Nomads: The Wanderers Who Shaped Our World (Hardcover)
The remarkable story of how nomads have fostered and refreshed civilization throughout our history.
Moving across millennia, Nomads explores the transformative and often bloody relationship between settled and mobile societies. Often overlooked in history, the story of the umbilical connections between these two very different ways of living presents a radical new view of human civilization. From the Neolithic revolution to the twenty-first century via the rise and fall of the Roman Empire, the great nomadic empires of the Arabs and Mongols, the Mughals and the development of the Silk Road, nomads have been a perpetual counterbalance to the empires created by the power of human cities.
Exploring the evolutionary biology and psychology of restlessness that makes us human, Anthony Sattin’s sweeping history charts the power of nomadism from before the Bible to its decline in the present day. Connecting us to mythology and the records of antiquity, Nomads explains why we leave home, and why we like to return again. This is the history of civilization as told through its outsiders.
— Marc David Baer, author of The Ottomans
A fabulous piece of evocative writing, mixing personal stories with an epic sweep of history.… I loved it.
— Jerry Brotton, author of A History of the World in 12 Maps
Nomads is a thoughtful, lyrical, yet ambitiously panoramic study of what Anthony Sattin calls ‘our wandering other half.’ As fleet and light-footed as its subject, it takes us along a dizzying path, over many of the highest ridges of human history, looking down from the time when we were all nomads, and a world without walls or borders, to the divided, fractured, and hobbled world of today. It is an important, generous, and beautifully written book.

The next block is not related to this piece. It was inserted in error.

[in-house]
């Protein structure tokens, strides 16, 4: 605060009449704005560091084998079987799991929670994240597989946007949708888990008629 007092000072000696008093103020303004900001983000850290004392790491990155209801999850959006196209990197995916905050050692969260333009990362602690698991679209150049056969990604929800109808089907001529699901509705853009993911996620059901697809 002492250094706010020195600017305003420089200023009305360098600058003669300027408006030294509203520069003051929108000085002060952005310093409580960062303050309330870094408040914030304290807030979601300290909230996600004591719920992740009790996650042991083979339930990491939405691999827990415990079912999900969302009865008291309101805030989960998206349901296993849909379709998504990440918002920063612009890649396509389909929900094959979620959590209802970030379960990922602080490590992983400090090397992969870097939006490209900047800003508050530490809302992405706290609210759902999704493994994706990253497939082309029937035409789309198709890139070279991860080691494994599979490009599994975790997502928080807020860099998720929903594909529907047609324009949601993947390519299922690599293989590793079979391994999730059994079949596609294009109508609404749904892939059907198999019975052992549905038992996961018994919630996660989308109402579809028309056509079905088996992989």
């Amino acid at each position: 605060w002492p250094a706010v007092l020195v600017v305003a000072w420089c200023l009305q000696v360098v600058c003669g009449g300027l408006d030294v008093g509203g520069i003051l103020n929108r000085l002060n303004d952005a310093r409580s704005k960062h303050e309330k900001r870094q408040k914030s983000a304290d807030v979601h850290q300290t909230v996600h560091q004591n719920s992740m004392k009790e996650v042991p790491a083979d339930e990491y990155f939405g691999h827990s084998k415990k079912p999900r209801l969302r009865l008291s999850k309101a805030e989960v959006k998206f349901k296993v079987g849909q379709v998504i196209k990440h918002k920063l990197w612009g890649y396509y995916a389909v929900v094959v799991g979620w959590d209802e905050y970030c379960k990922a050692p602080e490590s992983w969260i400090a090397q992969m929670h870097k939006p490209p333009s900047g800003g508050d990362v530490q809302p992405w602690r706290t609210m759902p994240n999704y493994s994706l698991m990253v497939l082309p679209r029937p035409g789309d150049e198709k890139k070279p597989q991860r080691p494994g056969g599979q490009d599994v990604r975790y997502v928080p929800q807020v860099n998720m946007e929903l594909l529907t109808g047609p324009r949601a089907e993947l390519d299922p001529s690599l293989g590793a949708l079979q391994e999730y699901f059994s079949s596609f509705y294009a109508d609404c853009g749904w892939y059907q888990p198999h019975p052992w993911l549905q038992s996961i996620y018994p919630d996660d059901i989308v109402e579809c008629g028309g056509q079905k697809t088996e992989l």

— William Dalrymple, author of The Anarchy
I was riveted by the shifts to nomadic culture, Sapiens-like, and by the feeling of learning lightly worn and deftly transmitted. This is a major book.
— Roland Philipps, author of A Spy Named Orphan
Anthony Sattin’s Nomads spreads before us a sweeping panorama of nomadism that resonates through the past and echoes poignantly even in the present.
— Colin Thubron, author of The Amur River
Brimming with literary, historical, and anthropological references…. A treat for any thoughtful traveler, armchair or otherwise.
— Kirkus Reviews (starred review)